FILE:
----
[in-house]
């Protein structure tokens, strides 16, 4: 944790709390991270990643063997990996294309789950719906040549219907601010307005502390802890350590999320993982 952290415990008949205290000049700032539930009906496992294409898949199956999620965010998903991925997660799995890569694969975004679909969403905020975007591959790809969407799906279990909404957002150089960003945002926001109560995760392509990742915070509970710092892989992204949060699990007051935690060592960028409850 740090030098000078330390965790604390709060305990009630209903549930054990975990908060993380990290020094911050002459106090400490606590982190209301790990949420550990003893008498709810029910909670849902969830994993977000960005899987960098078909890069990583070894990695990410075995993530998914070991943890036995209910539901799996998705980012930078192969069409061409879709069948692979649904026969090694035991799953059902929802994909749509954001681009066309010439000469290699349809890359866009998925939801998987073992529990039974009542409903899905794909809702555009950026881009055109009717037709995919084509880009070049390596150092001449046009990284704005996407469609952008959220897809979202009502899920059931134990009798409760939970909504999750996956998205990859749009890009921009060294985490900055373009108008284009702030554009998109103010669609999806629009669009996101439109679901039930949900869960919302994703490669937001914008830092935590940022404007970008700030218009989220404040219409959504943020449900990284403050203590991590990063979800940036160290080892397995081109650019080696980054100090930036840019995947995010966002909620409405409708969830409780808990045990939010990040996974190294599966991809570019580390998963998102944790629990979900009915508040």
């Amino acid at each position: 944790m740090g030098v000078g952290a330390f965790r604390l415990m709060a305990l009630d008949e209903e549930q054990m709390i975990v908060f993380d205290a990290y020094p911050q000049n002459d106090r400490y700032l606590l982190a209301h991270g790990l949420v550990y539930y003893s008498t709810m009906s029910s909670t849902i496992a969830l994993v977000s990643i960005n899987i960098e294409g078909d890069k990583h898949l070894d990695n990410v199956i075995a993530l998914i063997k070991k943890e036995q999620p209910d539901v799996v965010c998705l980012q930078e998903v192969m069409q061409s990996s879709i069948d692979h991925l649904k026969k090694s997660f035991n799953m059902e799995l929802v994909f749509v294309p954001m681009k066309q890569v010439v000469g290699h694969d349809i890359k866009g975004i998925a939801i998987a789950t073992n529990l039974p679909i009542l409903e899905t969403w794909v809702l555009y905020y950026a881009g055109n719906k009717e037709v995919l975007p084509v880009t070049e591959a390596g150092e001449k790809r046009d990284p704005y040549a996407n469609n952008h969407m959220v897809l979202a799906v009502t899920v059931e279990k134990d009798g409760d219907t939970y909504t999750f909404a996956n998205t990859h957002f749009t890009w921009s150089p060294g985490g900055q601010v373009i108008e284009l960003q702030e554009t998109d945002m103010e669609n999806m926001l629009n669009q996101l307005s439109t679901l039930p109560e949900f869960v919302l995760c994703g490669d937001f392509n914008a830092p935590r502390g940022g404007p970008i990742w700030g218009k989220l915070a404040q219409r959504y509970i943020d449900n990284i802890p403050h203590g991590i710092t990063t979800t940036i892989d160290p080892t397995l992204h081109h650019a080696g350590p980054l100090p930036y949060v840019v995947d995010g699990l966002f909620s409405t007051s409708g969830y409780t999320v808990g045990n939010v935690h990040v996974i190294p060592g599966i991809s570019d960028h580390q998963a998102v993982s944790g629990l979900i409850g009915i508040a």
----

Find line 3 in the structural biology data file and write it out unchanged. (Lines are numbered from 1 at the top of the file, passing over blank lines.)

């Amino acid at each position: 944790m740090g030098v000078g952290a330390f965790r604390l415990m709060a305990l009630d008949e209903e549930q054990m709390i975990v908060f993380d205290a990290y020094p911050q000049n002459d106090r400490y700032l606590l982190a209301h991270g790990l949420v550990y539930y003893s008498t709810m009906s029910s909670t849902i496992a969830l994993v977000s990643i960005n899987i960098e294409g078909d890069k990583h898949l070894d990695n990410v199956i075995a993530l998914i063997k070991k943890e036995q999620p209910d539901v799996v965010c998705l980012q930078e998903v192969m069409q061409s990996s879709i069948d692979h991925l649904k026969k090694s997660f035991n799953m059902e799995l929802v994909f749509v294309p954001m681009k066309q890569v010439v000469g290699h694969d349809i890359k866009g975004i998925a939801i998987a789950t073992n529990l039974p679909i009542l409903e899905t969403w794909v809702l555009y905020y950026a881009g055109n719906k009717e037709v995919l975007p084509v880009t070049e591959a390596g150092e001449k790809r046009d990284p704005y040549a996407n469609n952008h969407m959220v897809l979202a799906v009502t899920v059931e279990k134990d009798g409760d219907t939970y909504t999750f909404a996956n998205t990859h957002f749009t890009w921009s150089p060294g985490g900055q601010v373009i108008e284009l960003q702030e554009t998109d945002m103010e669609n999806m926001l629009n669009q996101l307005s439109t679901l039930p109560e949900f869960v919302l995760c994703g490669d937001f392509n914008a830092p935590r502390g940022g404007p970008i990742w700030g218009k989220l915070a404040q219409r959504y509970i943020d449900n990284i802890p403050h203590g991590i710092t990063t979800t940036i892989d160290p080892t397995l992204h081109h650019a080696g350590p980054l100090p930036y949060v840019v995947d995010g699990l966002f909620s409405t007051s409708g969830y409780t999320v808990g045990n939010v935690h990040v996974i190294p060592g599966i991809s570019d960028h580390q998963a998102v993982s944790g629990l979900i409850g009915i508040a």